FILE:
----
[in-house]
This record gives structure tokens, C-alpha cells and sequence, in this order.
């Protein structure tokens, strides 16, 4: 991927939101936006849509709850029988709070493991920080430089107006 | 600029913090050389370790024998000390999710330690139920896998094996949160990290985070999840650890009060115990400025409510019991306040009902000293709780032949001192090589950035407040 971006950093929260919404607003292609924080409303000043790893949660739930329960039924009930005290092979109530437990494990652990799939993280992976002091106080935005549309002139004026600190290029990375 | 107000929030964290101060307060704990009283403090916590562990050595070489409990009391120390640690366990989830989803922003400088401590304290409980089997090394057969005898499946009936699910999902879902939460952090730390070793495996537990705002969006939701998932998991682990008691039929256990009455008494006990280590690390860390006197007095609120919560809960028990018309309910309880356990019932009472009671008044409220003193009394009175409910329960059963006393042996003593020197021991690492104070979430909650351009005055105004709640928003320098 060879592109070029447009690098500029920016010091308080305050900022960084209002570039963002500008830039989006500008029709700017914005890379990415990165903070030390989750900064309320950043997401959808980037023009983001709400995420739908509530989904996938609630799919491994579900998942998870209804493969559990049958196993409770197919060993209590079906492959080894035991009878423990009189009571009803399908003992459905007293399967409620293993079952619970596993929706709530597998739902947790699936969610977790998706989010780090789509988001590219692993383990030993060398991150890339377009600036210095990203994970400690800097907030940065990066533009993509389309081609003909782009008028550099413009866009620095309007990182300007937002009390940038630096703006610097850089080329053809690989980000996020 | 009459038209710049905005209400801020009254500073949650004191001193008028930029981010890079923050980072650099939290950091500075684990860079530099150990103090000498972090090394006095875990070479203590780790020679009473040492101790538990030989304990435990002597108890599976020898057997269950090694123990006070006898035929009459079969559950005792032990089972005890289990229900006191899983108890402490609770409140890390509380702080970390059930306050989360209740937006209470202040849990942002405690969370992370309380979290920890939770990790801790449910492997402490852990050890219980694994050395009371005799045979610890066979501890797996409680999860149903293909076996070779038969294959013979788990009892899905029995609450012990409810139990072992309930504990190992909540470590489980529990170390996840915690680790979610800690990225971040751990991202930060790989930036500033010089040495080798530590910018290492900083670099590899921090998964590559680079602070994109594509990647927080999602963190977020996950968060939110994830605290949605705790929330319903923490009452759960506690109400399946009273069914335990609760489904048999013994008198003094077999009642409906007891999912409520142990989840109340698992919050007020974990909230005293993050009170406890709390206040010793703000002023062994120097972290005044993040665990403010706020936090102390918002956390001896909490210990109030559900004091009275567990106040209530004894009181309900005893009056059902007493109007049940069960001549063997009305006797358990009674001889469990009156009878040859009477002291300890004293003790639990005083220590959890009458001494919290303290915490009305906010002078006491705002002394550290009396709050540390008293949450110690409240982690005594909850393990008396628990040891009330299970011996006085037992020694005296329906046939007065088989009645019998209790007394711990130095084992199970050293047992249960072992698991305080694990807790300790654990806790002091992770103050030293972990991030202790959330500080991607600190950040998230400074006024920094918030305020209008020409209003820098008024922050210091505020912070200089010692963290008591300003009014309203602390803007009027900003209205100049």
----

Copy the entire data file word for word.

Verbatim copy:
[in-house]
This record gives structure tokens, C-alpha cells and sequence, in this order.
């Protein structure tokens, strides 16, 4: 991927939101936006849509709850029988709070493991920080430089107006 | 600029913090050389370790024998000390999710330690139920896998094996949160990290985070999840650890009060115990400025409510019991306040009902000293709780032949001192090589950035407040 971006950093929260919404607003292609924080409303000043790893949660739930329960039924009930005290092979109530437990494990652990799939993280992976002091106080935005549309002139004026600190290029990375 | 107000929030964290101060307060704990009283403090916590562990050595070489409990009391120390640690366990989830989803922003400088401590304290409980089997090394057969005898499946009936699910999902879902939460952090730390070793495996537990705002969006939701998932998991682990008691039929256990009455008494006990280590690390860390006197007095609120919560809960028990018309309910309880356990019932009472009671008044409220003193009394009175409910329960059963006393042996003593020197021991690492104070979430909650351009005055105004709640928003320098 060879592109070029447009690098500029920016010091308080305050900022960084209002570039963002500008830039989006500008029709700017914005890379990415990165903070030390989750900064309320950043997401959808980037023009983001709400995420739908509530989904996938609630799919491994579900998942998870209804493969559990049958196993409770197919060993209590079906492959080894035991009878423990009189009571009803399908003992459905007293399967409620293993079952619970596993929706709530597998739902947790699936969610977790998706989010780090789509988001590219692993383990030993060398991150890339377009600036210095990203994970400690800097907030940065990066533009993509389309081609003909782009008028550099413009866009620095309007990182300007937002009390940038630096703006610097850089080329053809690989980000996020 | 009459038209710049905005209400801020009254500073949650004191001193008028930029981010890079923050980072650099939290950091500075684990860079530099150990103090000498972090090394006095875990070479203590780790020679009473040492101790538990030989304990435990002597108890599976020898057997269950090694123990006070006898035929009459079969559950005792032990089972005890289990229900006191899983108890402490609770409140890390509380702080970390059930306050989360209740937006209470202040849990942002405690969370992370309380979290920890939770990790801790449910492997402490852990050890219980694994050395009371005799045979610890066979501890797996409680999860149903293909076996070779038969294959013979788990009892899905029995609450012990409810139990072992309930504990190992909540470590489980529990170390996840915690680790979610800690990225971040751990991202930060790989930036500033010089040495080798530590910018290492900083670099590899921090998964590559680079602070994109594509990647927080999602963190977020996950968060939110994830605290949605705790929330319903923490009452759960506690109400399946009273069914335990609760489904048999013994008198003094077999009642409906007891999912409520142990989840109340698992919050007020974990909230005293993050009170406890709390206040010793703000002023062994120097972290005044993040665990403010706020936090102390918002956390001896909490210990109030559900004091009275567990106040209530004894009181309900005893009056059902007493109007049940069960001549063997009305006797358990009674001889469990009156009878040859009477002291300890004293003790639990005083220590959890009458001494919290303290915490009305906010002078006491705002002394550290009396709050540390008293949450110690409240982690005594909850393990008396628990040891009330299970011996006085037992020694005296329906046939007065088989009645019998209790007394711990130095084992199970050293047992249960072992698991305080694990807790300790654990806790002091992770103050030293972990991030202790959330500080991607600190950040998230400074006024920094918030305020209008020409209003820098008024922050210091505020912070200089010692963290008591300003009014309203602390803007009027900003209205100049």